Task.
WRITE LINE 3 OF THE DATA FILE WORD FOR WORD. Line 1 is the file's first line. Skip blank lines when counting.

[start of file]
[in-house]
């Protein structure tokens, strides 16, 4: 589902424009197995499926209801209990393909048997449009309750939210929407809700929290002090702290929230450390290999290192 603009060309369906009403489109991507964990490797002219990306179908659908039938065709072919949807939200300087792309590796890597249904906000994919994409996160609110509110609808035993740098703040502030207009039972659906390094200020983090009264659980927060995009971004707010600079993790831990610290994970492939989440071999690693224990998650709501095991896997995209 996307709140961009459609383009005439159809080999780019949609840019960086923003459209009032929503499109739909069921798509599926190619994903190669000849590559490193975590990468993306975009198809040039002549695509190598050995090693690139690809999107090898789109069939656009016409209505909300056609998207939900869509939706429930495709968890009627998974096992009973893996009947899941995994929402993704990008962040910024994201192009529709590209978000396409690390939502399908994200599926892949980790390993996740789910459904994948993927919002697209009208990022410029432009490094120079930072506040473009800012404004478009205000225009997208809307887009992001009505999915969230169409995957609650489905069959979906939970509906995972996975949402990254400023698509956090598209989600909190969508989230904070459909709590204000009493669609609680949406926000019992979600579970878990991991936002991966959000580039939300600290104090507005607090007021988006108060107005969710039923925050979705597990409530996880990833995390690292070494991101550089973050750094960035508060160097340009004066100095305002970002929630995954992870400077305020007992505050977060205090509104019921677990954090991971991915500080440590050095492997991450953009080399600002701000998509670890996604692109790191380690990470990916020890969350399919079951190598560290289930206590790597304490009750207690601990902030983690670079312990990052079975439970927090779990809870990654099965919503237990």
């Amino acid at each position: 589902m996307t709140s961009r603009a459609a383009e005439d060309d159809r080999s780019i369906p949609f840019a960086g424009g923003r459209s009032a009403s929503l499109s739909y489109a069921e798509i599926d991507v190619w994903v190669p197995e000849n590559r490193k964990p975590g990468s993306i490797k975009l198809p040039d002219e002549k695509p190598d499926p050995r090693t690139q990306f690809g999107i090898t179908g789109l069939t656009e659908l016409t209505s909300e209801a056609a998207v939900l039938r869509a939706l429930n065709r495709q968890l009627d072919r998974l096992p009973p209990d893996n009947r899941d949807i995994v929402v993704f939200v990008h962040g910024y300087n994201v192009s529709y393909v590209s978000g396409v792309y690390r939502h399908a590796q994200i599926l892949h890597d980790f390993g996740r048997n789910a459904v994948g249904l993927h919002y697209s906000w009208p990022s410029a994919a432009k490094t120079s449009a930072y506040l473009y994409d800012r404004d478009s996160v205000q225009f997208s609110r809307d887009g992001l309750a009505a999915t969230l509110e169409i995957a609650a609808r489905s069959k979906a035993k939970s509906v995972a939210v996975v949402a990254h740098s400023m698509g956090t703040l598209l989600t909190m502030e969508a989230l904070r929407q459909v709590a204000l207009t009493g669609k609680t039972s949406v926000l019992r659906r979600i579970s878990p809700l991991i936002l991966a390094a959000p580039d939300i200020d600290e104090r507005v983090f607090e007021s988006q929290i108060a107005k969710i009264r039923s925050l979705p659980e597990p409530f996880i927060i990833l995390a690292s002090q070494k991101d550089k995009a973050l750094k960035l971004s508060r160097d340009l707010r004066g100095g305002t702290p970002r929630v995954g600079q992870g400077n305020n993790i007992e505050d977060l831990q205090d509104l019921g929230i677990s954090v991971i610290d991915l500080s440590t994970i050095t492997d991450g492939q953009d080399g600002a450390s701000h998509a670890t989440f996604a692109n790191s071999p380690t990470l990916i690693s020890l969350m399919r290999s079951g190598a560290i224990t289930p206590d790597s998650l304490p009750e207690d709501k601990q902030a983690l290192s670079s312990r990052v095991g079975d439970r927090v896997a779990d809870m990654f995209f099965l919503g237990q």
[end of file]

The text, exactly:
């Amino acid at each position: 589902m996307t709140s961009r603009a459609a383009e005439d060309d159809r080999s780019i369906p949609f840019a960086g424009g923003r459209s009032a009403s929503l499109s739909y489109a069921e798509i599926d991507v190619w994903v190669p197995e000849n590559r490193k964990p975590g990468s993306i490797k975009l198809p040039d002219e002549k695509p190598d499926p050995r090693t690139q990306f690809g999107i090898t179908g789109l069939t656009e659908l016409t209505s909300e209801a056609a998207v939900l039938r869509a939706l429930n065709r495709q968890l009627d072919r998974l096992p009973p209990d893996n009947r899941d949807i995994v929402v993704f939200v990008h962040g910024y300087n994201v192009s529709y393909v590209s978000g396409v792309y690390r939502h399908a590796q994200i599926l892949h890597d980790f390993g996740r048997n789910a459904v994948g249904l993927h919002y697209s906000w009208p990022s410029a994919a432009k490094t120079s449009a930072y506040l473009y994409d800012r404004d478009s996160v205000q225009f997208s609110r809307d887009g992001l309750a009505a999915t969230l509110e169409i995957a609650a609808r489905s069959k979906a035993k939970s509906v995972a939210v996975v949402a990254h740098s400023m698509g956090t703040l598209l989600t909190m502030e969508a989230l904070r929407q459909v709590a204000l207009t009493g669609k609680t039972s949406v926000l019992r659906r979600i579970s878990p809700l991991i936002l991966a390094a959000p580039d939300i200020d600290e104090r507005v983090f607090e007021s988006q929290i108060a107005k969710i009264r039923s925050l979705p659980e597990p409530f996880i927060i990833l995390a690292s002090q070494k991101d550089k995009a973050l750094k960035l971004s508060r160097d340009l707010r004066g100095g305002t702290p970002r929630v995954g600079q992870g400077n305020n993790i007992e505050d977060l831990q205090d509104l019921g929230i677990s954090v991971i610290d991915l500080s440590t994970i050095t492997d991450g492939q953009d080399g600002a450390s701000h998509a670890t989440f996604a692109n790191s071999p380690t990470l990916i690693s020890l969350m399919r290999s079951g190598a560290i224990t289930p206590d790597s998650l304490p009750e207690d709501k601990q902030a983690l290192s670079s312990r990052v095991g079975d439970r927090v896997a779990d809870m990654f995209f099965l919503g237990q």